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SXSW Review: Spaceship

SXSWI can only assume teenagers will be the only demographic that enjoys Spaceship. Okay — please permit me to narrow that down. It will appeal to the emo subset. They’ll watch it with wonder, repeating favorite lines for about five years. And you know what? Good for them. I couldn’t be happier. For everyone else, though,  good luck trying to stay awake.

For a good while in Spaceship, I wasn’t sure what sort of universe writer/director Alex Taylor had crafted. Was it supposed to be set in a real environment? A heightened one? Alternate one where everyone accepted aliens, unicorns, and vampires? I eventually gave up trying to figure it out and prayed for the end (of the movie). Spaceship revolves around a band of goth and emo teenagers, as they roam the town all day exchanging empty philosophical musings, including the meaning of suicide as well as a specific dream every character must tell us about.

Alexa Davies plays the rainbow-haired Lucidia, who lives with her single father, Gabriel (Antti Reini). While out on the town one late night with her boyfriend (?) Luke (Lucian Charles Collier), Lucidia is pulled away by one hell of a UFO light show. While her father searches endlessly for his daughter, the rest of the group celebrate this occasion, frequently breaking into her room to see what they can take. There’s Tegan (Lara Peake), who resembles Lucidia’s mother, then there’s Alice (Tallulah Rose Haddon), who pulls her boyfriend around on a leash and believes herself to be a vampire.

The real hero of Spaceship is cinematographer Liam Landoli. This film is visual candy; it constantly sparks, pops, and bursts with color. It is what Rice Krispies are to the ears, pretty much. So when you’ve had enough of the endless subplots that don’t go anywhere, or the numerous different characters that inconsequentially drift in and out of the “narrative,” you can just ignore all that and concentrate on the spellbinding work of Liam Landoli. I wish the film weren’t so aimless and narratively impotent; a confident film would have brought substance to the style instead of rendering it powerless. Much of the film was reworked and improvised on set by the actors, and it absolutely shows. There are speeches that sounded very familiar from when I was in high school, and believe me, they weren’t deep then, and they sure as shit aren’t now. Not helping is that the film can’t connect any of what it’s throwing at you; the narrative tissue seems to have been lost. Even the lost daughter seems to be forgotten for long stretches of the running time. I honestly couldn’t tell if Taylor wanted us to be confused.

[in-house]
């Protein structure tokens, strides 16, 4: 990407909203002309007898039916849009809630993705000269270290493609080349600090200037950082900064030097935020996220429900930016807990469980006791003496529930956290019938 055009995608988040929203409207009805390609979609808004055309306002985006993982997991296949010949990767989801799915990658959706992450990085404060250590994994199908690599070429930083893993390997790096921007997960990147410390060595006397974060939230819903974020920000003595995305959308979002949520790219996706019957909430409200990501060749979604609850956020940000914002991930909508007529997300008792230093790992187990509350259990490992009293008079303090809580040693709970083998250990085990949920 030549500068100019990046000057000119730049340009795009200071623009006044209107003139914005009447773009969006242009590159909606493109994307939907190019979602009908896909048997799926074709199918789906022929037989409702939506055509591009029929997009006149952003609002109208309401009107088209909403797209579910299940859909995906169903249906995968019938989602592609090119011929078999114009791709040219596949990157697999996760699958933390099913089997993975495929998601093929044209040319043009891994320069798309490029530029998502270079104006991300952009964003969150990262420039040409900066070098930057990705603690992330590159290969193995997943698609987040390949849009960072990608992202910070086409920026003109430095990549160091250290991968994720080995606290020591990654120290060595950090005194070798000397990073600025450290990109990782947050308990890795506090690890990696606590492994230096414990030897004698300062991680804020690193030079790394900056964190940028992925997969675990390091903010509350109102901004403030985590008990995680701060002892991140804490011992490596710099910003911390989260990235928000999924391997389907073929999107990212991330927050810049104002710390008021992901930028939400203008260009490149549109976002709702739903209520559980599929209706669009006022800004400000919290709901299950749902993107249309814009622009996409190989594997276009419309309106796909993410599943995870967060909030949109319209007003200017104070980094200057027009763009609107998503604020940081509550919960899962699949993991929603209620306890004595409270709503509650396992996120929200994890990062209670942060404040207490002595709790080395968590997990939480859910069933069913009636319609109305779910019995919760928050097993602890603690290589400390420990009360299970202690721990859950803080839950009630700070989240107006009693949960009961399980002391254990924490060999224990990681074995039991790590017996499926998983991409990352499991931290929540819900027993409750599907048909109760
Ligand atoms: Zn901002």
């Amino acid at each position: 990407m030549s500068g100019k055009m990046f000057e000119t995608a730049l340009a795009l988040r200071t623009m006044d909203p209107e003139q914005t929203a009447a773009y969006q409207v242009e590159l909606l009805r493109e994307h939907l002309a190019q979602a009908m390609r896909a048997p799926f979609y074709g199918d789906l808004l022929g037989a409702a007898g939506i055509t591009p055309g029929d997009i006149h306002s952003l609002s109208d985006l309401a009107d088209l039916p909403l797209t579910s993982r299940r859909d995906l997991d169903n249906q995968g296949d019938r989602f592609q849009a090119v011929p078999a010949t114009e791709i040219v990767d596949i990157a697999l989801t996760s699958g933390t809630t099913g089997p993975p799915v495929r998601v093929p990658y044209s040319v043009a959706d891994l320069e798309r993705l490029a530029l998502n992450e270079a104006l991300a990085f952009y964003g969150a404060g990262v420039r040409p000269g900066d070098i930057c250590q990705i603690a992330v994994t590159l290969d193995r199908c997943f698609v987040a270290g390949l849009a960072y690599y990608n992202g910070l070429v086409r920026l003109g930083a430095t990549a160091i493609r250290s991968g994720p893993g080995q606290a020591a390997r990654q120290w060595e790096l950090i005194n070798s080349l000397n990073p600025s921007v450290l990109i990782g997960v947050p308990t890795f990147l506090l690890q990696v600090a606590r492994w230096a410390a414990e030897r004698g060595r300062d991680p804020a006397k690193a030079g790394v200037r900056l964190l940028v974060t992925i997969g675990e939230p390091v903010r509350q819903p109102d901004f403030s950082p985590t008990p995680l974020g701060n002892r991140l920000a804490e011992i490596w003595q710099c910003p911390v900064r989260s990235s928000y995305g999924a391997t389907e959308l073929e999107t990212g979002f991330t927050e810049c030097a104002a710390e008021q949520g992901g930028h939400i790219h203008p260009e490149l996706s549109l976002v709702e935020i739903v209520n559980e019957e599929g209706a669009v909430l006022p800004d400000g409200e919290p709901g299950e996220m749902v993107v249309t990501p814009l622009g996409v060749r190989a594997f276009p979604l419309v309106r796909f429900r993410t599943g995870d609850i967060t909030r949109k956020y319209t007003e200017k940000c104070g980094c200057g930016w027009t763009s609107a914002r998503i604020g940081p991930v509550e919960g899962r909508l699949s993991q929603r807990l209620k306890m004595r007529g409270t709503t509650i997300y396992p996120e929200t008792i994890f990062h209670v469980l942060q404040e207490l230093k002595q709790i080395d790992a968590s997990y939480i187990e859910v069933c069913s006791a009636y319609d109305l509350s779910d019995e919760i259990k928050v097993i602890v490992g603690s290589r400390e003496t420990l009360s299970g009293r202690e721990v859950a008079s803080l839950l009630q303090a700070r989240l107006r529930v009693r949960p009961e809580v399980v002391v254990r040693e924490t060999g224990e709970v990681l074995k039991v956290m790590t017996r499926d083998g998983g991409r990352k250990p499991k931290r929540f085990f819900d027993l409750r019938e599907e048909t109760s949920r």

Watching Spaceship is what I imagine being abducted by aliens would be like. There were a lot of bright colors. I didn’t remember much after. My ass hurt.

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I never stand in front of the elevator doors when they open. All because of the movie The Departed.

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